When Robert Tanner (Turner in the record) applied for his headrights, he said he came in 1720 with his wife Mary and children Christopher, Christina, Catherine, Mary, and Parva (Barbara). This is very consistent with the Westhofen evidence. So far, there is no evidence as to why the Tanner family chose Virginia.
(16 May 2007)
Urban TANNER, Part 2:
The village of Westhofen is northwest of Heidelberg (the majority of the Second Colony came from southeast of Heidelberg). The nearest larger town is Worms, which is on the Rhine River. I would not have thought of looking in the Rhurch Registers in Westhofen except that Henry Z Jones made a suggestion that Urban Danner might be found there. I will say more about Hank’s role in this process later but I would like to say now that his suggestion was all important.
Urban Danner appears in the records in 1709 when he was a passenger on a ship from Rotterdam to London. He is listed in this so-called third party as:
Urban Danner en vrou 2 kindr 4
This is in the Dutch language. It could be read that Urban Danner and wife were two people and they had four children. The date is 10 June 1709. (One of these four children would be Anna Catharina, who is almost one year old.) Not that it is very important but the Captain of this ship for the crossing of the Channel was Wilkens.
When the ship docked in London, the English made another list of the third party. Published records of the English arrivals have many errors but Hank Jones says that he was listed as Urban Tanner, aged 33, with his wife and daughters aged 6, 4, 3, and 1. His occupation was cooper and brewer (good middle class occupations). So, as he moved from the Continent to English-speaking lands, the name changed from Danner to Tanner; however, there were several variations on these two names.
There should be three more Baptismal Records, at least, and a marriage record for the Danner family, but they are not in the Westhofen records. I have yet to make a more exhaustive search, but it is doubtful that I will find more records in Westhofen.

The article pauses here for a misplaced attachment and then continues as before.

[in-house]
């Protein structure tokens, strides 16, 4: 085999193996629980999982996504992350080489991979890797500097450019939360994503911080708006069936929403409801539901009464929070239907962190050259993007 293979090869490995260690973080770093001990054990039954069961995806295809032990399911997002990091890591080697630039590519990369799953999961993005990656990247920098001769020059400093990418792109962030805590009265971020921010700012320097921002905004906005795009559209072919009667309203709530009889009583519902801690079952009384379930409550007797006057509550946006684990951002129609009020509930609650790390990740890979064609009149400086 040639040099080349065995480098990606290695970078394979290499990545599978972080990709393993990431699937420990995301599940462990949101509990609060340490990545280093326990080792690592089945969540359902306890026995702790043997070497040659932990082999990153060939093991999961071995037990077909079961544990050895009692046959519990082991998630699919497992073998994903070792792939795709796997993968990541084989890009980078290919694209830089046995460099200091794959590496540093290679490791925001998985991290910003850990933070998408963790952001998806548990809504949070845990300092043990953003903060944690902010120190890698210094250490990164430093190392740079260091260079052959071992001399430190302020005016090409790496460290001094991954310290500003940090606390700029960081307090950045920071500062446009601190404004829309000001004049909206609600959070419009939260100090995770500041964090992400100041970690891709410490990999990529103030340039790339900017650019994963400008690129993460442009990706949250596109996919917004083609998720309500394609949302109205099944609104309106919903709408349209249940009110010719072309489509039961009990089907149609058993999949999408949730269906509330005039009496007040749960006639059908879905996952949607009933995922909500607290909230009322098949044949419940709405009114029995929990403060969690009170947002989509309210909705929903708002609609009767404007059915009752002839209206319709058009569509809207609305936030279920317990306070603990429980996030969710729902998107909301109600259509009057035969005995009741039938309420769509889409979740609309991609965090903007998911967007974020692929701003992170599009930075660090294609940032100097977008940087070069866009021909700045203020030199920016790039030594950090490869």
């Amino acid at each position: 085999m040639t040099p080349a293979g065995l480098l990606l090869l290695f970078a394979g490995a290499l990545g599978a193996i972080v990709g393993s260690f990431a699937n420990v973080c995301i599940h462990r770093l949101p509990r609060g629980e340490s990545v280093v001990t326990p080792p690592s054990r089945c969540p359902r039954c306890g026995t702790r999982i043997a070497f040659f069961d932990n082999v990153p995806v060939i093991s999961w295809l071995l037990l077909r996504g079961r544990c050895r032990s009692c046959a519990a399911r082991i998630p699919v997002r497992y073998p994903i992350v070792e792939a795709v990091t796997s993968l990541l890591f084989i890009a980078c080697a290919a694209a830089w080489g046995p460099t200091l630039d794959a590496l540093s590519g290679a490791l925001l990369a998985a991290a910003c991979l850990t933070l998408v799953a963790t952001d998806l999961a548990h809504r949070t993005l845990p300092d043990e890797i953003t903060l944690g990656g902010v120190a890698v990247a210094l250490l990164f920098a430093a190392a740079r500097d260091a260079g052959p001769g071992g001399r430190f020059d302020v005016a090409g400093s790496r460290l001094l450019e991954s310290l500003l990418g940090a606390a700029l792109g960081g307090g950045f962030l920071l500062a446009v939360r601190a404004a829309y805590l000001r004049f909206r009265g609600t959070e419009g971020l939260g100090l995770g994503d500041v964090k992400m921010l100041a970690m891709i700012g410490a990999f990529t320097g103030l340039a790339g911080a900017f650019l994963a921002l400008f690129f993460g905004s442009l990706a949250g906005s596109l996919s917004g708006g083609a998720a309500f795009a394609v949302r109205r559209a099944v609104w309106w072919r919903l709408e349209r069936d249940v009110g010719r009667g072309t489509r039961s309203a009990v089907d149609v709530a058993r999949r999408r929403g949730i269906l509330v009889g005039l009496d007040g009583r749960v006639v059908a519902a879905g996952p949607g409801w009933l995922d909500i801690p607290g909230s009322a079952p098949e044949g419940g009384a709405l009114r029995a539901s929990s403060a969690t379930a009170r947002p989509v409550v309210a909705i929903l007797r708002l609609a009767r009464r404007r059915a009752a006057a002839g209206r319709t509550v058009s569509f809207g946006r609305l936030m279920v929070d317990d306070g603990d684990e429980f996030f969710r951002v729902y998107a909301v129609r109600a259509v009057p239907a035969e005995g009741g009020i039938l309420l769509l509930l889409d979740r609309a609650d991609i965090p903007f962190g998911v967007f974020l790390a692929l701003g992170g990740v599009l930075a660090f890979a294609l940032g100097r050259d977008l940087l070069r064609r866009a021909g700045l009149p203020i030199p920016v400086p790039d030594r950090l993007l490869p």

At this point in the story, we need to look at what was happening in 1709.
(17 May 07)
Urban TANNER, Part 3:
In 1709, for a variety of reasons, but most probably because of a desire to improve their economic situation, thousands of Germans descended on London thinking that Queen Anne would provide them with transportation to the New World, and would provide them with land there. I recommend two books on this exodus. W. A. Knittle wrote “Early Eighteenth Century Palatine Emigrations”, which is a must book for every student of German emigration. Excellent information can also be found in Henry Z Jones’ book, “The Palatine Families of New York”.
About 13,000 Germans went to London. Queen Anne, who was favorably disposed to the Protestants among them, wanted to do something for them but her purse (and the government’s purse) were limited. Eventually, about a quarter of the people were sent to New York along the Hudson River, where they worked, briefly, on a naval stores project. Several hundred were sent to North Carolina under the leadership of Christoph von Graffenried. About a quarter of the people were sent to Ireland. Many were distributed among villages in England. Catholics were sent back to Germany but many Catholic Germans became “instant Protestants”. Apparently Urban Tanner was in this group and he was one of the three thousand or so people who were sent to Ireland.
The Irish venture had three motivations. It could be a home for the Palatines and the English saw it as a way of injecting Protestants into Ireland. English landlords who owned land in Ireland saw a cheap labor supply. Ireland did not prove popular with the Palatines and about two-thirds of them found their way back to England over the course of years. Then many of them found a way to go to America which had been their original desire. This appears to be the case with Urban Tanner, though the details of the Irish sojourn and the return to England are skimpy (basically unknown).
Hank Jones made a study of these Irish Palatines which has resulted in the book, “The Palatine Families of Ireland”. This book has gone through several printings and is now issued in the Second Edition. Some of the Palatine families have extensive genealogical information, but the Tanner/Danner family has none. About all that can be said is that Urban Damur (or Damus) was the head of a Palatine family in Ireland on 13 July 1715. This fact is recorded in the Groves Papers. How these variations in the spelling of the name came about is unknown, but the records do record many variations in the spelling or perhaps difficulities in the reading/transcription.